Unsustainable Commercial Fishing

Spiny Lobster

Although spiny lobster fishing has been a part of Turneffe since at least 400 A.D., catches have declined significantly over the past decade due to over fishing.

As noted by Catterall (1996), the economy of Belize is based on fishing, agriculture and tourism with Spiny Lobster accounting for 60% to 75% of the value of all fisheries exports.  The majority of the Spiny Lobster catch in Belize originates from Turneffe.

Until recent decades, lobster were harvest by free diving, with lobster pots being introduced in the mid 20th century.  At present, there are 25-30 active fishing camps at Turneffe with the largest using more than 2000 lobster pots.

A lobster fishing season and size limit are currently in place although budgetary limitations severely limit enforcement.

Large populations of conch have existed at Turneffe since at least 400 A.D. when the Maya fished Turneffe.  Like spiny lobster, conch populations have declined significantly in recent years due to severe over fishing.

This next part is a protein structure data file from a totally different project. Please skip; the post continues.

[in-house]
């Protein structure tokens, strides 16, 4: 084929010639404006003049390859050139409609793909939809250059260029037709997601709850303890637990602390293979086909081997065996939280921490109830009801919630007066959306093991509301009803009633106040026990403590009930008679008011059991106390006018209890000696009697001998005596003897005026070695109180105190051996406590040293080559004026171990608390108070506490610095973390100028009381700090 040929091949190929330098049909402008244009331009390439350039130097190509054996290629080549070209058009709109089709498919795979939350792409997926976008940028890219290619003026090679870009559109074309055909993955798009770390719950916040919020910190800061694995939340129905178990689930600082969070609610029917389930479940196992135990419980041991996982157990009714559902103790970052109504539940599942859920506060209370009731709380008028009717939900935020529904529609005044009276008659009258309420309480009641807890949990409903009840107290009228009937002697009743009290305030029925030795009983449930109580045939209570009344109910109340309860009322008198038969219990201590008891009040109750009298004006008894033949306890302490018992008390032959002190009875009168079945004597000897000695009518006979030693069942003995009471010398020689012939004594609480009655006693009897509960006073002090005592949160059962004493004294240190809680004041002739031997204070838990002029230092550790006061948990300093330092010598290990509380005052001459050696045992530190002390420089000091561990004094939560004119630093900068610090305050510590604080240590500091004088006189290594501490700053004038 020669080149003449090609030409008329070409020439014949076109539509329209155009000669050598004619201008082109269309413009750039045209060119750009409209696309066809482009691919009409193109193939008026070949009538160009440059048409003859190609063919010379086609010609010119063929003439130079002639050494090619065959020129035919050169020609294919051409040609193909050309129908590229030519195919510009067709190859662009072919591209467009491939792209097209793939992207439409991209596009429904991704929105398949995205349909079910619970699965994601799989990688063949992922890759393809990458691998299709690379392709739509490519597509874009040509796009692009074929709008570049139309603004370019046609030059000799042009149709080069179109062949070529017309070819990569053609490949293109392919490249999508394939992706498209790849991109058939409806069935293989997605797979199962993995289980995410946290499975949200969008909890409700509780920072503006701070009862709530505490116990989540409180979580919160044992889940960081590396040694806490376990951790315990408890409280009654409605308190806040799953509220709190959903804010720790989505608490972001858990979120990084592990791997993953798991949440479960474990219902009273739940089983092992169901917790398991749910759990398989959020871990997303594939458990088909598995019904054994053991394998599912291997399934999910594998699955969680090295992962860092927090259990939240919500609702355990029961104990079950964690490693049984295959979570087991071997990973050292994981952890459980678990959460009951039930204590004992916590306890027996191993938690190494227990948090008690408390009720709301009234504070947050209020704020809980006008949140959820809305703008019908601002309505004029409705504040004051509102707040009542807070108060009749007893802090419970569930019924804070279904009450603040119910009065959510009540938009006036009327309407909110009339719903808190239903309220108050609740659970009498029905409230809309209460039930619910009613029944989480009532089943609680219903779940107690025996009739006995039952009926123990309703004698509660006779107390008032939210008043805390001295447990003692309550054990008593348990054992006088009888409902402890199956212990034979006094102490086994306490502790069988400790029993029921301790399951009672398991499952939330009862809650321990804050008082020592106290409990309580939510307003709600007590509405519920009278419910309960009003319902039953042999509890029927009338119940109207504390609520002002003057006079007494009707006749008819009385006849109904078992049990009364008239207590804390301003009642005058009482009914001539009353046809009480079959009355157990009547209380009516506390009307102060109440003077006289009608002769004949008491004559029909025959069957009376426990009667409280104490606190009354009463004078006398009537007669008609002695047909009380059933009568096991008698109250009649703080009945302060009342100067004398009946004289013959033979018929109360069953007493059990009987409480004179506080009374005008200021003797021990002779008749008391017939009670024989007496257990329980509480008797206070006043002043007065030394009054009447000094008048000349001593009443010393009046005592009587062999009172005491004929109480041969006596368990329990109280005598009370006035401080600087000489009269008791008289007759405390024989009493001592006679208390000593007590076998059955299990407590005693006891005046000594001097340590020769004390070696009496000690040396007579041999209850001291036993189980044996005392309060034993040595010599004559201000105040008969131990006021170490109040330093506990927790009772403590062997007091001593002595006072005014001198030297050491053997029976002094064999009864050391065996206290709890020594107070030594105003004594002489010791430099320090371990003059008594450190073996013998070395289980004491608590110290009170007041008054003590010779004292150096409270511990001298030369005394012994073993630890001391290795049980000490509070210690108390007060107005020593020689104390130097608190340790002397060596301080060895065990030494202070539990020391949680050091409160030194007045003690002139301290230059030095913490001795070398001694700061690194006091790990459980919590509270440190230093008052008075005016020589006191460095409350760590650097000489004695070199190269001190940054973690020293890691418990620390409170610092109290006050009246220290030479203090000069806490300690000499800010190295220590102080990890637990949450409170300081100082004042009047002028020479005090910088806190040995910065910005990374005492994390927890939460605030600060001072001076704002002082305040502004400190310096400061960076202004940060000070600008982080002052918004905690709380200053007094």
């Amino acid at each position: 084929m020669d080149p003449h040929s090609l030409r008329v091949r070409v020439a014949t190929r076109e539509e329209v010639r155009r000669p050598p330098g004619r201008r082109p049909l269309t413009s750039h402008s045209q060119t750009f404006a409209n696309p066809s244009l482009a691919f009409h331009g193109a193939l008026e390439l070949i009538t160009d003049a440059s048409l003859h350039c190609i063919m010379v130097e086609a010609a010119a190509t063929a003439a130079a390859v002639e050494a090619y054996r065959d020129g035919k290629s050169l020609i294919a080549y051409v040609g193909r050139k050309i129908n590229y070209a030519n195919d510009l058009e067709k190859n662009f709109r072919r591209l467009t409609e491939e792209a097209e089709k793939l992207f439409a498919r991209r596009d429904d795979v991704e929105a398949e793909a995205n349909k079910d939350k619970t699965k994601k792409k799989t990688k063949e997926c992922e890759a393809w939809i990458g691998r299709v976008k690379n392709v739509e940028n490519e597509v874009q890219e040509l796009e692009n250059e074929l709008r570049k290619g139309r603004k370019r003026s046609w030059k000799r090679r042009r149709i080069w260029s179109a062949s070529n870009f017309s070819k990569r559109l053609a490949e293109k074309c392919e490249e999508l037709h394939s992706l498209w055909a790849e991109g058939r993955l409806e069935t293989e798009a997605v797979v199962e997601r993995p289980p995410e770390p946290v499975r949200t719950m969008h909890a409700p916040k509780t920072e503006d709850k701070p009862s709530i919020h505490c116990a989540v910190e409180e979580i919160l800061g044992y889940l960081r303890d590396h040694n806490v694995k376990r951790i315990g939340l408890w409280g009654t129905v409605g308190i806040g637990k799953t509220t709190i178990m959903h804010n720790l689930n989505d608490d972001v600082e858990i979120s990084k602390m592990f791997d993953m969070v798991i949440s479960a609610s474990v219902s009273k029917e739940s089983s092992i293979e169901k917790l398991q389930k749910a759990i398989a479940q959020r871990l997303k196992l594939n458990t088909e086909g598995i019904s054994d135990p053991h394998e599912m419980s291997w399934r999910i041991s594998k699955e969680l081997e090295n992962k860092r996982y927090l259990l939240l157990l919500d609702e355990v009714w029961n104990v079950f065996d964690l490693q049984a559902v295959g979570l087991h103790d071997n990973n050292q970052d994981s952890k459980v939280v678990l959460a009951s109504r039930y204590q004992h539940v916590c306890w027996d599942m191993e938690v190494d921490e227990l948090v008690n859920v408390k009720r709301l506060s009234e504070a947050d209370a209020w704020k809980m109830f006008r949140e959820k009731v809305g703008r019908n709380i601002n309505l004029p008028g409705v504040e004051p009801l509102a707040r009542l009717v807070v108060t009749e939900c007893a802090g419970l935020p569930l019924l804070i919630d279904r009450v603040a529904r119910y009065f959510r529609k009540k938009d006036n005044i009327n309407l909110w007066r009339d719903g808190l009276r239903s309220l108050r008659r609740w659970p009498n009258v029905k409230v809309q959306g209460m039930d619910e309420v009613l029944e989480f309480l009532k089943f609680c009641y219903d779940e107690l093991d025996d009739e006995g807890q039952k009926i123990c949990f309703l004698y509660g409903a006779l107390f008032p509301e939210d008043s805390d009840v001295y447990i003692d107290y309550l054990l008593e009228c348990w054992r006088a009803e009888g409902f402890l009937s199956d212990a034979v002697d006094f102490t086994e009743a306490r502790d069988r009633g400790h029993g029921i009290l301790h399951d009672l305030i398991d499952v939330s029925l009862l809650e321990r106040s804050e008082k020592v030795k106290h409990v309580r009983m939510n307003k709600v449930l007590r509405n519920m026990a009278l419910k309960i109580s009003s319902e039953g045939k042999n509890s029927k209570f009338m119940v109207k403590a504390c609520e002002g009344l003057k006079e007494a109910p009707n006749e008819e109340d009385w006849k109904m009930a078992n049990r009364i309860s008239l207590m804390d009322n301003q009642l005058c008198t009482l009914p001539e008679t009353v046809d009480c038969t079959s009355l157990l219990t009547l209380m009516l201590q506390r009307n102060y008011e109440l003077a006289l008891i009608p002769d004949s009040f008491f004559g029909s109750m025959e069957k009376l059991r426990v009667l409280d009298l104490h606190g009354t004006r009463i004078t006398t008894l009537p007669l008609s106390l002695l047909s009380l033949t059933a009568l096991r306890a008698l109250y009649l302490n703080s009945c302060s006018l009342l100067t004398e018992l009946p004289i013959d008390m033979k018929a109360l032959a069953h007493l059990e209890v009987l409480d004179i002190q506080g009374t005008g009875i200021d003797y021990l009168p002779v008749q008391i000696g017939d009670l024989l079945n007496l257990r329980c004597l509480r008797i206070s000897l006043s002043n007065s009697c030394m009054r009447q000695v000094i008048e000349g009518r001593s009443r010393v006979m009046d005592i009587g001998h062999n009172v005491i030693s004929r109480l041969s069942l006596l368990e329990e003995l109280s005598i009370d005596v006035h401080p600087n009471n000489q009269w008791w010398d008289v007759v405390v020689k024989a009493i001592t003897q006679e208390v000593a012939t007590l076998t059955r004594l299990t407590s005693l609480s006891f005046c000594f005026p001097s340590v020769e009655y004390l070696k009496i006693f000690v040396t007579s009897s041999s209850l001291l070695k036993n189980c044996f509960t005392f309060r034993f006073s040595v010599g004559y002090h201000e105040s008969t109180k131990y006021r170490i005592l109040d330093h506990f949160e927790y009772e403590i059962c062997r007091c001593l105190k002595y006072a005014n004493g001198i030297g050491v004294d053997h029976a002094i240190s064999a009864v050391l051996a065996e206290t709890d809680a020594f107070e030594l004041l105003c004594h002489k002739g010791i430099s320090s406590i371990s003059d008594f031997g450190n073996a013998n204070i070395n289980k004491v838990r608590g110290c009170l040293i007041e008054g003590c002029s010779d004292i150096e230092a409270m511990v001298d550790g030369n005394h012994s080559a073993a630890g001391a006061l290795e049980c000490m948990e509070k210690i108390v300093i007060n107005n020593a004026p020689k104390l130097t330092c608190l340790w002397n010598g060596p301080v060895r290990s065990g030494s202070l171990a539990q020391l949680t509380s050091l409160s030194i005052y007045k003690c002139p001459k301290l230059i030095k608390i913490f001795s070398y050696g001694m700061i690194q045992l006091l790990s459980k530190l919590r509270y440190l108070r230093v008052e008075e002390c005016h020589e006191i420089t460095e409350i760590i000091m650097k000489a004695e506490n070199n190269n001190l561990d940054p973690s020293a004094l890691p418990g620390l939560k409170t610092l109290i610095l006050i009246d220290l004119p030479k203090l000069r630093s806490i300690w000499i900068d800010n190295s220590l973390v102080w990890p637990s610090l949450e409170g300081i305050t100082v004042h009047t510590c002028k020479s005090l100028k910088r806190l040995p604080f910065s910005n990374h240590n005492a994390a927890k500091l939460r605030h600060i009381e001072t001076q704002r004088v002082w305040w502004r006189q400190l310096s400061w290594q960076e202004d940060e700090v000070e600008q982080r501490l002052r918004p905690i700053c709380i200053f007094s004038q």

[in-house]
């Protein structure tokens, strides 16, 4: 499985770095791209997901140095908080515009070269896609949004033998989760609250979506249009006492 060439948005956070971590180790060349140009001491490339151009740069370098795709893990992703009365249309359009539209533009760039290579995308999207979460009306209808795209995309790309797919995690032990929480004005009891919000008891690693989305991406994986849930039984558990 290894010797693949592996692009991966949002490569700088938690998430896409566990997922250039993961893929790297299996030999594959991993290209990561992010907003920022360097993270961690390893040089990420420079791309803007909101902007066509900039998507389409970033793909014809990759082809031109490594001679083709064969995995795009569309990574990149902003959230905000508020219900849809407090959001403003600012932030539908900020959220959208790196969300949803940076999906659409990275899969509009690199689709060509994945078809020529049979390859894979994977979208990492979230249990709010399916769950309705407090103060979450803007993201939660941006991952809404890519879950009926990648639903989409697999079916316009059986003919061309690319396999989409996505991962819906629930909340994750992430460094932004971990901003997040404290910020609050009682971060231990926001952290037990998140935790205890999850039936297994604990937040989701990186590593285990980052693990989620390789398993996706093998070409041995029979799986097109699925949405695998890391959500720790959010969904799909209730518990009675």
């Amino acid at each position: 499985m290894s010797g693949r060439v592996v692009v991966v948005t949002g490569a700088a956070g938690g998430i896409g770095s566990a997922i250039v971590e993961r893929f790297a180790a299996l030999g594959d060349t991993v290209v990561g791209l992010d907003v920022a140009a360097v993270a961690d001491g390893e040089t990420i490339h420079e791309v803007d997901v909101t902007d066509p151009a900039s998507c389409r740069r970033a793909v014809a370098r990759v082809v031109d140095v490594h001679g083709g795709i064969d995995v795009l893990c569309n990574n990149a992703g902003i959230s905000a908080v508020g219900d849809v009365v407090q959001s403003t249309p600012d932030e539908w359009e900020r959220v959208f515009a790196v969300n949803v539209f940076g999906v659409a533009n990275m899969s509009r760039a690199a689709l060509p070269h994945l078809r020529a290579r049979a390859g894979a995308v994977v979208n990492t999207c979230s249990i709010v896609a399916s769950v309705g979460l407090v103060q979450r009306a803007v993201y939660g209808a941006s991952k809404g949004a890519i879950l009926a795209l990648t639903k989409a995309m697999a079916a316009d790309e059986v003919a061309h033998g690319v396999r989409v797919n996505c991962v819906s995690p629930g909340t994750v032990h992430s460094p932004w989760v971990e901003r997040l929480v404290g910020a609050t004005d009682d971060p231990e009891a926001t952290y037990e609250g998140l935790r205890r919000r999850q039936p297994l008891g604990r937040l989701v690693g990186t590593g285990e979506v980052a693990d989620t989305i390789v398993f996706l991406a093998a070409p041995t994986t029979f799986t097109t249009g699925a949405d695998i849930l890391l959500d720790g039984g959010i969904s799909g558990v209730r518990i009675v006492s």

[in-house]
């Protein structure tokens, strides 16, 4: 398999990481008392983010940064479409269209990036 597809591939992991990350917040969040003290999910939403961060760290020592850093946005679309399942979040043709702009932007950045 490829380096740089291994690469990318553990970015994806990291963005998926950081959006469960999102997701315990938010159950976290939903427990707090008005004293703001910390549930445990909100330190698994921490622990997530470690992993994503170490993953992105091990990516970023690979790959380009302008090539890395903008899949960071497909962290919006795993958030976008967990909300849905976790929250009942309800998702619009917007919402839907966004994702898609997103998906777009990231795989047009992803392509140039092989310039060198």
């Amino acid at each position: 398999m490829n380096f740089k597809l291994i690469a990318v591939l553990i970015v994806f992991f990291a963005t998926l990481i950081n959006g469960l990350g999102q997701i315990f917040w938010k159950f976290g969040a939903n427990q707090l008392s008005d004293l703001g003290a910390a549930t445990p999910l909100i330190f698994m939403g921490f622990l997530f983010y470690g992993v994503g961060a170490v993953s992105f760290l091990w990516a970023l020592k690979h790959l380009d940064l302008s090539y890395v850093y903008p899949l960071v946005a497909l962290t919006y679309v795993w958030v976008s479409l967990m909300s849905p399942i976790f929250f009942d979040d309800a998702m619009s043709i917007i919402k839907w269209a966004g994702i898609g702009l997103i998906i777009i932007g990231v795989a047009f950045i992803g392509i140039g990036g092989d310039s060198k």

Conch thrive in the seagrass shallows at Turneffe and are easily collected by fishermen using small dories or walking the seagrass flats.  A fishing season and a size limit are in place, but again, enforcement is lacking.

Although many varieties of finfish live on the reefs and flats at Turneffe, Grouper (primarily Nassau Grouper) and Snapper (Red Snapper, Dog Tooth Snapper, Mutton Snapper and Yellow Tail Snapper) are the principle commercial targets.  In particular, Grouper and Snapper have declined over the past decade.

Grouper and snappers are unique in that they gather in large aggregations at traditional locations to spawn. Many of the spawning locations have been used by these species for uncountable generations. This behavior makes them very susceptible to over fishing. Commercial fishermen in Belize and throughout the Caribbean have targeted spawning aggregation sites for generations.  Although not yet the case at Turneffe, fishing spawning aggregation sites has wiped out grouper and snapper populations in many Caribbean locations.

Fishing for finfish has primarily been done with simple fishing tackle such as hand lines, although net fishing has now become more predominant.  A number of large spawning aggregations exist around the Turneffe Atoll, which have been heavily fished by locals.  Recently, spawning aggregation sites have been placed on the list of Marine Protected Areas; however, enforcement remains a big issue.